What Is It?
Extended IRA is a concept not a product. It is a way for the beneficiaries of IRAs to ease the tax burden of taking required distributions from inherited IRAs and maximizing the deferral period for the money in that account. This strategy does not guarantee returns or insulate the beneficiary from loss, including loss of principal and be aware that inflation erodes purchasing power.
Extend payments over the life expectancies of IRA beneficiaries using an IRS proscribed life expectancy table.
It can be created by the IRA owner using our Beneficiary Designation Form or by the beneficiary upon the death of the IRA owner using our Beneficiary Election Form. The most likely scenario for the use of an Extended IRA strategy is when a non-spouse is the beneficiary of the IRA.
Owners of IRAs who will not need the money from this account for their own retirement needs and who want to ease the tax burden to beneficiaries and increase the tax-deferral period for the account after they die.
Beneficiaries of IRAs who would like to ease the tax burden of receiving required distributions from inherited IRAs and maximize the tax-deferral period for this inherited account.
- Stretch IRA – Alternate name for the Extended IRA concept
- Inherited IRA – An IRA that is now owned by the beneficiary. Also known as a beneficial IRA.
- Required Minimum Distributions (RMDs) – The minimum payment, based on life expectancy, a beneficiary must take from an inherited IRA.
- Designated Beneficiary – A living person whose life expectancy can be used to extend the required payments from an inherited IRA. The term may also apply to a properly drafted trust.
- Successor Beneficiary – A beneficiary who can take over payments if a designated beneficiary dies after starting to receive RMDs. The original IRA account owner can designate the successor or, if the owner doesn’t name one, the beneficiary can name a successor. RMDs paid to the successor beneficiary are based on the original designated beneficiary’s remaining life expectancy.
What Do I Need To Know To Use The Concept
Knowing the distribution options available to beneficiaries upon the death of the IRA account holder is the key to using the Extended IRA strategy. Use the Extended strategy to capitalize on IRA sales opportunities – both with the account holder when setting up an IRA or with the beneficiary when they’re
trying to understand their options after an account holder has died. Federal tax laws are complex and subject to change. Neither Nationwide nor its representatives give legal or tax advice. Please tax with your attorney or tax advisor to answer specific questions.
Why Do Extended IRA Business With Nationwide
- We pay death benefits, subject to the claims paying ability of the company, on beneficially owned annuity contracts provided the money is new to Nationwide or an existing Nationwide contract is rolled over to a new Nationwide contract. Please be aware that there are multiple non-annuity funding options for stretch IRAs.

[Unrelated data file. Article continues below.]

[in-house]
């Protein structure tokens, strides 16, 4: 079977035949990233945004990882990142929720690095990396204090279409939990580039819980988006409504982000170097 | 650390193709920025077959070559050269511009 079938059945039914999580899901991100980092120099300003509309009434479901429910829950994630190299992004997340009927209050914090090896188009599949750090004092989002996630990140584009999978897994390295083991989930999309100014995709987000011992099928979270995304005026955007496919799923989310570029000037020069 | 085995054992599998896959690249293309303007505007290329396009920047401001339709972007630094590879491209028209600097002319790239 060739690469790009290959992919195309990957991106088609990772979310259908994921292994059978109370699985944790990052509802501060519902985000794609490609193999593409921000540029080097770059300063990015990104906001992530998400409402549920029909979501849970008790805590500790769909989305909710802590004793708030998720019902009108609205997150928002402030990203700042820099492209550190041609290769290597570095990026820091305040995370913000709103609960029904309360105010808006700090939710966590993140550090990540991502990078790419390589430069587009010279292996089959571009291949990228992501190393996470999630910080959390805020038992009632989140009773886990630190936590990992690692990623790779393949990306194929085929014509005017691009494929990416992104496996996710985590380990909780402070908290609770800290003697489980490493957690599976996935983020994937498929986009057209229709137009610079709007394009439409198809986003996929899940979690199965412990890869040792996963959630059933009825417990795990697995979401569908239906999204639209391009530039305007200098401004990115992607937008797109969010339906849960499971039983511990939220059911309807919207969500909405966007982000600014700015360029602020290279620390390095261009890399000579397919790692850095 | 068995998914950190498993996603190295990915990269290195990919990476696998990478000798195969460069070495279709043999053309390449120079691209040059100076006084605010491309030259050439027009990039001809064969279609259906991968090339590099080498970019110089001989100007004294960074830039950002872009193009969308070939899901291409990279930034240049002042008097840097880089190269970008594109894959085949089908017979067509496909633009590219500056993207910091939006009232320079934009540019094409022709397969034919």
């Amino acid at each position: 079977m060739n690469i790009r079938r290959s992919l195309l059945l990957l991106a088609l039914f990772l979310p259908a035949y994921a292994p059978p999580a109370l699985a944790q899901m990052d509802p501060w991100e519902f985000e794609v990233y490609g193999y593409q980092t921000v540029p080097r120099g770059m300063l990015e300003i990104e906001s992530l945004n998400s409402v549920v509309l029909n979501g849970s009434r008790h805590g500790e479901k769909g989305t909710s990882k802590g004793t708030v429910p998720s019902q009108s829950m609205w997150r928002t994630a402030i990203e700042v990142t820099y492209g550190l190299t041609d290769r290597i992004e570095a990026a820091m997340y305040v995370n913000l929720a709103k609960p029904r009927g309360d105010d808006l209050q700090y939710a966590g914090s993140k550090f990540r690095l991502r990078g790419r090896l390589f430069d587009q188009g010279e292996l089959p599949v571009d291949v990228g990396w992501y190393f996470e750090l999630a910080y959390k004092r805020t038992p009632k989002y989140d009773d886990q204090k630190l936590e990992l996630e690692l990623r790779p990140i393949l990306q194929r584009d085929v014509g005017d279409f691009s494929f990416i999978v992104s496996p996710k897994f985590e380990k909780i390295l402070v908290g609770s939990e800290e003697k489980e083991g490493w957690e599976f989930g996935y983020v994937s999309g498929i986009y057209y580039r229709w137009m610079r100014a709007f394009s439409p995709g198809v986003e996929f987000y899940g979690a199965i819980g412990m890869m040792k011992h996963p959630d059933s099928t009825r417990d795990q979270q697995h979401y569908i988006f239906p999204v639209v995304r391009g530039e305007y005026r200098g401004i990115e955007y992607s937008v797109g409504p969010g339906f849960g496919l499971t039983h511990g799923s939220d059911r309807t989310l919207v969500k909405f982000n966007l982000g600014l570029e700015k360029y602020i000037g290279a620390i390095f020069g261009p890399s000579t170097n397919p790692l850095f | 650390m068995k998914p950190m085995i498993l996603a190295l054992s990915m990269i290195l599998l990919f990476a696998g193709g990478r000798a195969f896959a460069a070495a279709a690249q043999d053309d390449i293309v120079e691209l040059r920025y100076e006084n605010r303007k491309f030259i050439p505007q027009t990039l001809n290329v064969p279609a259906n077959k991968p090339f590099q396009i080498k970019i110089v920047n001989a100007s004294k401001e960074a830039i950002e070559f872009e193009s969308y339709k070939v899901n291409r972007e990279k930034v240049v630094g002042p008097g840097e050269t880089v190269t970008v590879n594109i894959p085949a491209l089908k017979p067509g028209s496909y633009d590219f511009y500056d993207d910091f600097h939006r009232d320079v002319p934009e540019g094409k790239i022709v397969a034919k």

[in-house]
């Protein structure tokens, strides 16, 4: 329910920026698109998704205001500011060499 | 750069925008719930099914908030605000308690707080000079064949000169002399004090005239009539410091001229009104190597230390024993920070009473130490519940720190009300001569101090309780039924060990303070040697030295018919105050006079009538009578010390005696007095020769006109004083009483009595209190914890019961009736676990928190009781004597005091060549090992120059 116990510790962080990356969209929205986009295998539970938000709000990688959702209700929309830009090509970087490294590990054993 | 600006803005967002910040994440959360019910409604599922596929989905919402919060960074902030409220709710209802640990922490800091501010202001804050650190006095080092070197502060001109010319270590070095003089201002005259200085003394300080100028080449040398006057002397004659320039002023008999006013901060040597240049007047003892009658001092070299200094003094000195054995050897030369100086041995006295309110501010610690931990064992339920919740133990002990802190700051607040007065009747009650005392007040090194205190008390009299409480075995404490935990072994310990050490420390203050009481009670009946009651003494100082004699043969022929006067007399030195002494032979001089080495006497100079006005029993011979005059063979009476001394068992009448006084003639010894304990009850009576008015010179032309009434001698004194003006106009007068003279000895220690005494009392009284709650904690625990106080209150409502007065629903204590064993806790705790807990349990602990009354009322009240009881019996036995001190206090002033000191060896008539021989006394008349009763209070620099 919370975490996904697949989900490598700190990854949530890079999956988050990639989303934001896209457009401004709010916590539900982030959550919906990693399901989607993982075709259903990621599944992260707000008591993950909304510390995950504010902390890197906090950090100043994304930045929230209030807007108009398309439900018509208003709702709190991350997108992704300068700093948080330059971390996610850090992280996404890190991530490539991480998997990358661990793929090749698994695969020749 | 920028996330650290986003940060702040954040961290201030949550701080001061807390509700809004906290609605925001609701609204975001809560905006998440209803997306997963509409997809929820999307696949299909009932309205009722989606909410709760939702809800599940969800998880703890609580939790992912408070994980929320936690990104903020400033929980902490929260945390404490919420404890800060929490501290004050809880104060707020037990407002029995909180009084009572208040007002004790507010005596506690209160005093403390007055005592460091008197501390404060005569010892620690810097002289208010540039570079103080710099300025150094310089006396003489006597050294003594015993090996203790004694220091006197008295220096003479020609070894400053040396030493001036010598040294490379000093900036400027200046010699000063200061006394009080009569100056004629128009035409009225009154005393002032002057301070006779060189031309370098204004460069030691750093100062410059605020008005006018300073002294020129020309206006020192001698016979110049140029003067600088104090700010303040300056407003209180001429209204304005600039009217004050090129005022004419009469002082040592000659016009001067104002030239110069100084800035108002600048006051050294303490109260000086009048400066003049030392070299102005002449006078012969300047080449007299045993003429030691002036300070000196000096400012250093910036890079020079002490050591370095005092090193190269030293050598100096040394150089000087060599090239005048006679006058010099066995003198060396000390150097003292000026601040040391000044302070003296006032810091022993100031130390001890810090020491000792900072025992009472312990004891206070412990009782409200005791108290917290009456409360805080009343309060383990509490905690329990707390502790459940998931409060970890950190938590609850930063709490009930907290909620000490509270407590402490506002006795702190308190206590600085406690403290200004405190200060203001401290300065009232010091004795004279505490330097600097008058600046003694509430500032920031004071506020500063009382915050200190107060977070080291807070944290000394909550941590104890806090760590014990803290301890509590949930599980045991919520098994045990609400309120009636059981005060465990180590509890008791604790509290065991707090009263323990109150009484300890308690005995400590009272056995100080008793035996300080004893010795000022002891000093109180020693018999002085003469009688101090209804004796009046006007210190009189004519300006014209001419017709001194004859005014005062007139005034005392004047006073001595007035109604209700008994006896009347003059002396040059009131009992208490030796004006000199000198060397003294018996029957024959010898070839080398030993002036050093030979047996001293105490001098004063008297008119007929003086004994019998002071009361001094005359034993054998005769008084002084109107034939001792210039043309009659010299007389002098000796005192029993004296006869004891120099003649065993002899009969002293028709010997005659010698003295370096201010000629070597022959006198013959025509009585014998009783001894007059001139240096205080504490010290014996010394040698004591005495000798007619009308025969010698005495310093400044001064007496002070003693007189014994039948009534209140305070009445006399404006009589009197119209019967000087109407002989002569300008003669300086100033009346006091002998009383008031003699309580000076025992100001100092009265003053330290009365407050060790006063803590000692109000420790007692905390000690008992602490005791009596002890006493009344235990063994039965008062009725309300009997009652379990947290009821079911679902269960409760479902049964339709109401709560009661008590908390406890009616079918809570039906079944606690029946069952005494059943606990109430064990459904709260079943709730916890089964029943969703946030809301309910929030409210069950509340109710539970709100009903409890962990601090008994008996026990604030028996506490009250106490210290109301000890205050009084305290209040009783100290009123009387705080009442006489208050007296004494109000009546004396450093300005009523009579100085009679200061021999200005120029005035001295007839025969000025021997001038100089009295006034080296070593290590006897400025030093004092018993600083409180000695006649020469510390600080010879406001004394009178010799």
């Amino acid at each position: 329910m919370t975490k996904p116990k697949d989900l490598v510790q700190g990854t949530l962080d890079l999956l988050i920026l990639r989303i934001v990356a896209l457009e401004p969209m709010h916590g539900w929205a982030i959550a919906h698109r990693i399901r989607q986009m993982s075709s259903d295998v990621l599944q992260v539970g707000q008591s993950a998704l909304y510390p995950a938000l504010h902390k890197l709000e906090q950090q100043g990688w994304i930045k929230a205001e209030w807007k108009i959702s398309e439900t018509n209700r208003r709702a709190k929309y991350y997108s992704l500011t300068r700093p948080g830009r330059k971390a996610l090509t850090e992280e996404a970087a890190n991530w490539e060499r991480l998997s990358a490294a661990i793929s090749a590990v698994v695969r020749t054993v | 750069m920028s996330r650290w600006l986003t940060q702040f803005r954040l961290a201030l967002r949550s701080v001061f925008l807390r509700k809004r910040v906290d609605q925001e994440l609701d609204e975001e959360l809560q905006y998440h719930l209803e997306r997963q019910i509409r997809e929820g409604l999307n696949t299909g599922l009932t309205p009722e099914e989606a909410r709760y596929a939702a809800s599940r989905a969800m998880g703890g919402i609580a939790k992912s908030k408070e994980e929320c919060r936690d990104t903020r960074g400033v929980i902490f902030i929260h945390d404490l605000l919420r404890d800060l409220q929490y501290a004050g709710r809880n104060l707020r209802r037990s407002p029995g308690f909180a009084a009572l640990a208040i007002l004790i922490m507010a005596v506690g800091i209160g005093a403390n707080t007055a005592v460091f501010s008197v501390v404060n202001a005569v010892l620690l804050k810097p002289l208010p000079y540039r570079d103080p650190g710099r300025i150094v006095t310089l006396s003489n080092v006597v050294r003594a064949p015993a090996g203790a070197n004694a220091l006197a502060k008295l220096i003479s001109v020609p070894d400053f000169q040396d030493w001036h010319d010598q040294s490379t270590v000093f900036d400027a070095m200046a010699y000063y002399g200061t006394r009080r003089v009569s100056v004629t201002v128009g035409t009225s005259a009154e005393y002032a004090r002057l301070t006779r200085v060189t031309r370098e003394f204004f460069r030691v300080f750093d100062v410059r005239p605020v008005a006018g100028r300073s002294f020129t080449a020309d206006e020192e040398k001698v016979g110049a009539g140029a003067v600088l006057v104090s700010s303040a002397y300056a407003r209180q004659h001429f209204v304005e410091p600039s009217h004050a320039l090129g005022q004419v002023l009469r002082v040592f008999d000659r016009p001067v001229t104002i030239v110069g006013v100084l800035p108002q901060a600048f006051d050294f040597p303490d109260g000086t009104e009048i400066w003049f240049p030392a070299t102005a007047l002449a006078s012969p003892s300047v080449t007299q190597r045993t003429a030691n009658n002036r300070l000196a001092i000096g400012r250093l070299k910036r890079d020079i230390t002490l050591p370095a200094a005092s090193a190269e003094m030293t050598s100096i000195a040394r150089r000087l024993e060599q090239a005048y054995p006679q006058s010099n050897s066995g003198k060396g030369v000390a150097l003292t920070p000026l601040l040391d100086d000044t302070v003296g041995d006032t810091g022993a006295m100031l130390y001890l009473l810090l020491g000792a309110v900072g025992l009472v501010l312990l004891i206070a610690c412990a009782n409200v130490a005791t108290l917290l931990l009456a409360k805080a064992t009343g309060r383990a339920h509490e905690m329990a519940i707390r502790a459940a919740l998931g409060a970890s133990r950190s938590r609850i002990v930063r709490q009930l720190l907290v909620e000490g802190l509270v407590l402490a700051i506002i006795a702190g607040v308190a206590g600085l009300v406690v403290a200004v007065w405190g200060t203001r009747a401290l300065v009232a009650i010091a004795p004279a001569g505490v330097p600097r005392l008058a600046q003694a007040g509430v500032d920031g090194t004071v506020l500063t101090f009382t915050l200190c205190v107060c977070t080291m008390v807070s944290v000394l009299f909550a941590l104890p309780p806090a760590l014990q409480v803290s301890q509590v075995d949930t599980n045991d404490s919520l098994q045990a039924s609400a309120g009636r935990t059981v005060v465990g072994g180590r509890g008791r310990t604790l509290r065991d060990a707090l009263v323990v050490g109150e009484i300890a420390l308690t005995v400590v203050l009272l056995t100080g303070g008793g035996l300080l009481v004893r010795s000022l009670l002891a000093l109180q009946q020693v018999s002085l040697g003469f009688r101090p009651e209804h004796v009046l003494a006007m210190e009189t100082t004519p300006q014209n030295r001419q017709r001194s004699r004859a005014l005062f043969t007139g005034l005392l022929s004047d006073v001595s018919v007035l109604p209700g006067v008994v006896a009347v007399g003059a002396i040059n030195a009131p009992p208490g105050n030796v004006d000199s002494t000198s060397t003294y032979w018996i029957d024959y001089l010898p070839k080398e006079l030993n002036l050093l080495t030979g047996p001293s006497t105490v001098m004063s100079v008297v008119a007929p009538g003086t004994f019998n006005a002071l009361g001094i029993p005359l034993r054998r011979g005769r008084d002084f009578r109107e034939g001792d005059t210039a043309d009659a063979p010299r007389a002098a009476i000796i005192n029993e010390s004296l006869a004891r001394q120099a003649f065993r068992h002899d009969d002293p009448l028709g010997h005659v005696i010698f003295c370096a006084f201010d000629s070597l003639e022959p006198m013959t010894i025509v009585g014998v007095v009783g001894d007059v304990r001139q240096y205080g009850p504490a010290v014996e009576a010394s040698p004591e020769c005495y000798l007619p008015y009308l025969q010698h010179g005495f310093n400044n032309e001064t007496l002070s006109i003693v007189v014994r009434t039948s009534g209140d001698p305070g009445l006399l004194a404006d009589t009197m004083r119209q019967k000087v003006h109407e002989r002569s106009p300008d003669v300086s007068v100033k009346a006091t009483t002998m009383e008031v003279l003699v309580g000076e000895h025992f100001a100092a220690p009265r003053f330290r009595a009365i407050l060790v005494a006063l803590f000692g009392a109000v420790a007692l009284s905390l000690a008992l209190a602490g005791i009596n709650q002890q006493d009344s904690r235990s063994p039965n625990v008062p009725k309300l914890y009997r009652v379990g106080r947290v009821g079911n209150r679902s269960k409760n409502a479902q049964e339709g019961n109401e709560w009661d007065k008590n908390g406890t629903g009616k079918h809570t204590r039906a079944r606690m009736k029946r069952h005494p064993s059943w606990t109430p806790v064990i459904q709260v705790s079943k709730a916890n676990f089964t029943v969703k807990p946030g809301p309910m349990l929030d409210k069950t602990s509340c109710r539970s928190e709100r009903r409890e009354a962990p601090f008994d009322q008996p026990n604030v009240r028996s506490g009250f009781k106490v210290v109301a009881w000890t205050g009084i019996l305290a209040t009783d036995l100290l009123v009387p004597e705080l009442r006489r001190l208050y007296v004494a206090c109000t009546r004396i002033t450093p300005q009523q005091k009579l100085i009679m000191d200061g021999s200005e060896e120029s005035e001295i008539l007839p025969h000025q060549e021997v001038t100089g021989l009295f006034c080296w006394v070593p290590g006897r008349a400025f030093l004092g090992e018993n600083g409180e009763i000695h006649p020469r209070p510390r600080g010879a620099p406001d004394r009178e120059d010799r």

- Our beneficiary designation form makes it easy for IRA account owners to implement the strategy through a restriction.
- Our beneficiary election form makes it easy for beneficiaries to understand their options, if no restriction is in place.
- Like many other carriers, we accept beneficial IRA transfers.
- Beneficial contract set-up example:
Beneficially Owned Contract Structure - Upon John Smith’s Death
Owner – John Smith, deceased FBO Mark Smith
Annuitant – Mark Smith
Successor Beneficiary – Susie Smith (Mark Smith’s Daughter) named by Mark
Please remember, no product, rider, service or strategy is suitable for all clients. It is the responsibility of a registered representative of a broker/dealer to carefully consider the client's needs, objectives, risk tolerance and overall suitability before recommending any product, rider, service, or implementing any strategy.
When evaluating the purchase of a variable annuity, your clients should be aware that variable annuities are long-term investment vehicles designed for retirement purposes and will fluctuate in value and annuities have limitations. Using an annuity to fund an IRA does not provide any tax advantages beyond those already available with the IRA.
Neither the company nor its representatives give legal or tax advice. Please consult your attorney or tax advisor for answers to specific questions.
Life insurance and annuities are issued by Nationwide Life Insurance Company or Nationwide Life and Annuity Insurance Company, Columbus, Ohio, member of Nationwide Financial®. The general distributor for variable insurance products is Nationwide Investment Services Corporation, member FINRA.
Nationwide and the Nationwide Framemark are federally registered service marks of Nationwide Mutual Insurance Company.
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